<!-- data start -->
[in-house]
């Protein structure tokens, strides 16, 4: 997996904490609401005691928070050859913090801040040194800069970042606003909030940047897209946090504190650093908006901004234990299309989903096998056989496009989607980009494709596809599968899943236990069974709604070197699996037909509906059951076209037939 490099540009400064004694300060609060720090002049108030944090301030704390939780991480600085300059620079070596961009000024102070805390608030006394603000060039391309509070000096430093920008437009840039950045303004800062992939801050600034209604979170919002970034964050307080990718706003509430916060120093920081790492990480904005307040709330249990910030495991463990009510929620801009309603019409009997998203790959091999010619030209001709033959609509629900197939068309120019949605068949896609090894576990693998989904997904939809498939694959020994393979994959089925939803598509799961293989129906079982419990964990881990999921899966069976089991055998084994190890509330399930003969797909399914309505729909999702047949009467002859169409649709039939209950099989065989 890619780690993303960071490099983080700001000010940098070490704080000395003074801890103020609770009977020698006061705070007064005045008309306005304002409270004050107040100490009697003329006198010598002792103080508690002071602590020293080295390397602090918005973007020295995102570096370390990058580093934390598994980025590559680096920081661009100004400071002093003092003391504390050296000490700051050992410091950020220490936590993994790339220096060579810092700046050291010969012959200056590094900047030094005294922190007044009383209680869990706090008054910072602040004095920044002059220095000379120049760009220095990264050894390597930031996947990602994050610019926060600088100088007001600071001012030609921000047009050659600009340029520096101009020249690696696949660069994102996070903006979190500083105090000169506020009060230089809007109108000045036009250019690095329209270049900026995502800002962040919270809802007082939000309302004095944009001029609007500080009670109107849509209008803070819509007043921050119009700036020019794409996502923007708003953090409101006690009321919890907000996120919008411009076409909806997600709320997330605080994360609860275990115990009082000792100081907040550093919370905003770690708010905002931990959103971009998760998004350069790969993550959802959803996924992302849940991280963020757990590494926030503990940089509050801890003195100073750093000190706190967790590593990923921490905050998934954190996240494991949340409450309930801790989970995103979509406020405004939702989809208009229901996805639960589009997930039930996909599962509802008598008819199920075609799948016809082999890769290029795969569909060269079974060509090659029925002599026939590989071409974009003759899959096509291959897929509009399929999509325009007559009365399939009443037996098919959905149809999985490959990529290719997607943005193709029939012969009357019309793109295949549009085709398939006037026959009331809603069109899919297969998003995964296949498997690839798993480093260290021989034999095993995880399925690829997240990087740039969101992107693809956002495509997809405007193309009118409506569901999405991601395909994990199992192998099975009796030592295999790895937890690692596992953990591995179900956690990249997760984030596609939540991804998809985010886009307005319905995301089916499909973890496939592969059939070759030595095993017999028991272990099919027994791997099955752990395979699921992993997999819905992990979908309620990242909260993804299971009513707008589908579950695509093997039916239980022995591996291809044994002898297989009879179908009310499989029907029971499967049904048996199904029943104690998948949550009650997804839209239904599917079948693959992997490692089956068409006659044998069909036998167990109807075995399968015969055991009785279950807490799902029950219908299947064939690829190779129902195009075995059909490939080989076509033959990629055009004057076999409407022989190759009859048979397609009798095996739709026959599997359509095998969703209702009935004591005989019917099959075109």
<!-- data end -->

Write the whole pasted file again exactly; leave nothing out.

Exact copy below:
[in-house]
């Protein structure tokens, strides 16, 4: 997996904490609401005691928070050859913090801040040194800069970042606003909030940047897209946090504190650093908006901004234990299309989903096998056989496009989607980009494709596809599968899943236990069974709604070197699996037909509906059951076209037939 490099540009400064004694300060609060720090002049108030944090301030704390939780991480600085300059620079070596961009000024102070805390608030006394603000060039391309509070000096430093920008437009840039950045303004800062992939801050600034209604979170919002970034964050307080990718706003509430916060120093920081790492990480904005307040709330249990910030495991463990009510929620801009309603019409009997998203790959091999010619030209001709033959609509629900197939068309120019949605068949896609090894576990693998989904997904939809498939694959020994393979994959089925939803598509799961293989129906079982419990964990881990999921899966069976089991055998084994190890509330399930003969797909399914309505729909999702047949009467002859169409649709039939209950099989065989 890619780690993303960071490099983080700001000010940098070490704080000395003074801890103020609770009977020698006061705070007064005045008309306005304002409270004050107040100490009697003329006198010598002792103080508690002071602590020293080295390397602090918005973007020295995102570096370390990058580093934390598994980025590559680096920081661009100004400071002093003092003391504390050296000490700051050992410091950020220490936590993994790339220096060579810092700046050291010969012959200056590094900047030094005294922190007044009383209680869990706090008054910072602040004095920044002059220095000379120049760009220095990264050894390597930031996947990602994050610019926060600088100088007001600071001012030609921000047009050659600009340029520096101009020249690696696949660069994102996070903006979190500083105090000169506020009060230089809007109108000045036009250019690095329209270049900026995502800002962040919270809802007082939000309302004095944009001029609007500080009670109107849509209008803070819509007043921050119009700036020019794409996502923007708003953090409101006690009321919890907000996120919008411009076409909806997600709320997330605080994360609860275990115990009082000792100081907040550093919370905003770690708010905002931990959103971009998760998004350069790969993550959802959803996924992302849940991280963020757990590494926030503990940089509050801890003195100073750093000190706190967790590593990923921490905050998934954190996240494991949340409450309930801790989970995103979509406020405004939702989809208009229901996805639960589009997930039930996909599962509802008598008819199920075609799948016809082999890769290029795969569909060269079974060509090659029925002599026939590989071409974009003759899959096509291959897929509009399929999509325009007559009365399939009443037996098919959905149809999985490959990529290719997607943005193709029939012969009357019309793109295949549009085709398939006037026959009331809603069109899919297969998003995964296949498997690839798993480093260290021989034999095993995880399925690829997240990087740039969101992107693809956002495509997809405007193309009118409506569901999405991601395909994990199992192998099975009796030592295999790895937890690692596992953990591995179900956690990249997760984030596609939540991804998809985010886009307005319905995301089916499909973890496939592969059939070759030595095993017999028991272990099919027994791997099955752990395979699921992993997999819905992990979908309620990242909260993804299971009513707008589908579950695509093997039916239980022995591996291809044994002898297989009879179908009310499989029907029971499967049904048996199904029943104690998948949550009650997804839209239904599917079948693959992997490692089956068409006659044998069909036998167990109807075995399968015969055991009785279950807490799902029950219908299947064939690829190779129902195009075995059909490939080989076509033959990629055009004057076999409407022989190759009859048979397609009798095996739709026959599997359509095998969703209702009935004591005989019917099959075109």